“The people want peace; indeed, I believe they want peace so badly that the governments will just have to step aside and let them have it.” — Dwight Eisenhower
This is a sad time for all of us. President Bush is hell-bent on taking the world to war despite opposition from nearly all quarters. His deafness is shocking. He ignores the wishes of the United Nations claiming he must because Saddam Hussein has ignored the wishes of the United Nations.
Now the people of the world must fight a war we do not want. Our first thoughts and prayers must go out to the victims of this war: the soldiers sent to kill and be killed, the civilians who will be sacrificed in the name of “shock and awe,” the children here at home who will go without a proper education or medical care so that George Bush can pay for his adventure while still enriching the already rich. In the end we will all be victims of his war.
Despite all the sadness, we can draw strength from our remarkable successes over the last months. We are witnessing the dawning of a new superpower, the power of organized, coordinated, internet people worldwide. And it is challenging the old power of money and guns. The peace loving people of the world have risen up in ways never before seen in human history. We have just been participants in the largest anti-war rallies in history, and the first large scale rallies to take place before the shooting starts. Last Sunday’s global candlelight vigils took place in 140 countries and was organized in a matter of days by an army of peacemakers.
This is what waging peace looks like, and we have never seen it before. World leaders are being forced to respond to these new pressures. George Bush tried to use the old tactics of money (your money) and guns to buy support for his war aims, and in the end was rebuffed by Turkey and the members of the UN Security Council. Almost all of the 30 countries Bush claims are supporting this war are really doing little more than agreeing to avert their eyes to the horror we are about to launch. Only the United Kingdom is sending a large contingent of troops, and Tony Blair is suffering terribly because of it.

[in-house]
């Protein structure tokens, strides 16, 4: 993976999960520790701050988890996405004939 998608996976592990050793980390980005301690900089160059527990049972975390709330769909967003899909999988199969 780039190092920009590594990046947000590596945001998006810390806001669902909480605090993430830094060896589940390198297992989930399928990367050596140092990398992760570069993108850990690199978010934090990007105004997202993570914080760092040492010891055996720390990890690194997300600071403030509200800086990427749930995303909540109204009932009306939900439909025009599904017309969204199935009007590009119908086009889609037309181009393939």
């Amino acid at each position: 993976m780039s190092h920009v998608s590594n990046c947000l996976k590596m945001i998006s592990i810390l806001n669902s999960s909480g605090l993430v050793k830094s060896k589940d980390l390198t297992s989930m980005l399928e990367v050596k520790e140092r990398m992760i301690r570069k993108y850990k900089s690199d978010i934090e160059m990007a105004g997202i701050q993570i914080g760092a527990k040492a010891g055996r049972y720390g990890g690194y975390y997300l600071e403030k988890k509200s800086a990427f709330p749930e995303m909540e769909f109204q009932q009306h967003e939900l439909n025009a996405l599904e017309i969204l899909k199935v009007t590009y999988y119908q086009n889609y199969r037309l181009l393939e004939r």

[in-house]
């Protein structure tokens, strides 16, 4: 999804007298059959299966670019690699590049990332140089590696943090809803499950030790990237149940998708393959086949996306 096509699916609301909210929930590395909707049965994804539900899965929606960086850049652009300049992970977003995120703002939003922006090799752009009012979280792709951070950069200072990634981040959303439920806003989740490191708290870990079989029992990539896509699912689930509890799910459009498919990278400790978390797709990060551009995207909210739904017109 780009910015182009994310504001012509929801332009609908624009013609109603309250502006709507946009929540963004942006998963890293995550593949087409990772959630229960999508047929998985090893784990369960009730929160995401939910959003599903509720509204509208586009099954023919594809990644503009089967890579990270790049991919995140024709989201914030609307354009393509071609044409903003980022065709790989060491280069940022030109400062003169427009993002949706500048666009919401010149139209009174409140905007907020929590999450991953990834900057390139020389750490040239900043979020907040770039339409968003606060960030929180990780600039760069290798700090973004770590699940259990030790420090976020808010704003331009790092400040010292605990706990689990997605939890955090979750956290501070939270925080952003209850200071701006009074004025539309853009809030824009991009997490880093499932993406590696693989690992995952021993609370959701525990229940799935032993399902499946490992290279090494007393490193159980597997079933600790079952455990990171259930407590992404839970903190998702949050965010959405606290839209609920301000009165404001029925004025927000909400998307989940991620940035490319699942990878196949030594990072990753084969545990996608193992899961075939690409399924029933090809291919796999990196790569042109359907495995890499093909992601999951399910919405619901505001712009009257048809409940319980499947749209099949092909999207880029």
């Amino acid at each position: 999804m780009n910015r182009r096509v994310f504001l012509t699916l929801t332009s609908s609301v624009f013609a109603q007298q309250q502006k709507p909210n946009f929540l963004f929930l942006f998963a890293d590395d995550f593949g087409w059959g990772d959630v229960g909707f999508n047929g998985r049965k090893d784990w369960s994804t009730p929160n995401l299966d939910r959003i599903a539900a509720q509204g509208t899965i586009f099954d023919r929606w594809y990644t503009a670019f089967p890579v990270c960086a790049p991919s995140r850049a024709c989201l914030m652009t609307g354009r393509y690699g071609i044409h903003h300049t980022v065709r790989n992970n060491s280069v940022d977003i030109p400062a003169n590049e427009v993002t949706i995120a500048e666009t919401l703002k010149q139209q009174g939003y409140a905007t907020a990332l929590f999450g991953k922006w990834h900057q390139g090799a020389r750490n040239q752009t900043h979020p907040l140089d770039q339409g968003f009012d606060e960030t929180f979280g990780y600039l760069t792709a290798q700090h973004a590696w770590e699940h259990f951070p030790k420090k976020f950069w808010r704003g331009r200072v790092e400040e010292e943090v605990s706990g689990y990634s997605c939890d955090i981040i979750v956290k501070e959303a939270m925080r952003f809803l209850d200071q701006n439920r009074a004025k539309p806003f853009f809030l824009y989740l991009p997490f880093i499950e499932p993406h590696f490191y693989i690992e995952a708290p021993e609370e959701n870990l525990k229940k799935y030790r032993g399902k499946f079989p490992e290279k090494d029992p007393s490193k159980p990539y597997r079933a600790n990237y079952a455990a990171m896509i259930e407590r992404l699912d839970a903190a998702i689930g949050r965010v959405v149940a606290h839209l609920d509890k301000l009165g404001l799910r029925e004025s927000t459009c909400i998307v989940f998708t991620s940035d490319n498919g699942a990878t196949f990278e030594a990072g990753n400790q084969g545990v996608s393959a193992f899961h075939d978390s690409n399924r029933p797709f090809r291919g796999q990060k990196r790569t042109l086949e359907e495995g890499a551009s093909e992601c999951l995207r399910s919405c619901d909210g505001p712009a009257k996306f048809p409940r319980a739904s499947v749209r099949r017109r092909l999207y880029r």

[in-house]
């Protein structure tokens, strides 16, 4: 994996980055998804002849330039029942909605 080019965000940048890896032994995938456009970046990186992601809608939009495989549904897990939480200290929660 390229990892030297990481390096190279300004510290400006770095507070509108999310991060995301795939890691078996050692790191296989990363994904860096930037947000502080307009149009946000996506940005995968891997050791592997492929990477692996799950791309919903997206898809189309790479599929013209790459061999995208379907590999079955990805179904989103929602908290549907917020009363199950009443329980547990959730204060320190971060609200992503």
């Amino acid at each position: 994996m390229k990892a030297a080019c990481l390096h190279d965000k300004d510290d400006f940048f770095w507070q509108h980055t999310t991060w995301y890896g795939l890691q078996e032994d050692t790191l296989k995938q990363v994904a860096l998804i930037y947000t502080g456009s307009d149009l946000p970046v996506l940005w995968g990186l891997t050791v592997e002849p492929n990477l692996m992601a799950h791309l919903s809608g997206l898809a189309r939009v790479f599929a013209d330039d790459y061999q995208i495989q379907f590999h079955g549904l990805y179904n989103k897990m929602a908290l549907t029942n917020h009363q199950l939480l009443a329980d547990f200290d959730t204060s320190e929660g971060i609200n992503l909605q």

So this is the last gasp of an ancient way of ruling. A few men with guns and wealth are being threatened by the billions of people they rule over, and the people are beginning to win. And in terms of failing to get support from the UN, we did win — an unprecedented win. Going forward we are better prepared to resist the warmongers than ever before. Our tools are more advanced, our tactics smarter, our lists of supporters longer.
So what do we do now? First, all the members of the Win Without War coalition are urging all peaceloving people of the world to keep a light burning in a window. It can be a candle, a lamp, Christmas lights, anything that symbolizes the enduring light of hope and reason during this time of darkness.
Some of us will want to take a more direct action. The United for Peace and Justice coalition has compiled a list of direct actions you can engage in. While resisting this war I was arrested for the first time engaging in an act of civil disobedience and I can tell you I found the experience uplifting, joyous and deeply rewarding. Here is their website: http://www.unitedforpeace.org
So don’t dismay. WE are the new superpower, the superpower of peace, and we aren’t done yet.
Co-Founder, Ben & Jerry’s Ice Cream
I am writing this email on my own and not on behalf of Ben & Jerry’s, which is not associated with the TrueMajority campaign. If your friends want to join the new superpower they can register athttp://www.truemajority.org.
We’re All On the Same Side
By Mohsin Hamid
As someone drawn to writing, someone who likes to tell stories, who likes to dream, I have often lived between worlds. At Harvard Law School, while many of my classmates signed up for electives in securities law and corporate tax, I found ways to earn credits from literature courses. I saw no contradiction in my behavior: I wanted to be a lawyer, but I also wanted to study fiction. And university regulations tended to agree, within limits, that this should be possible.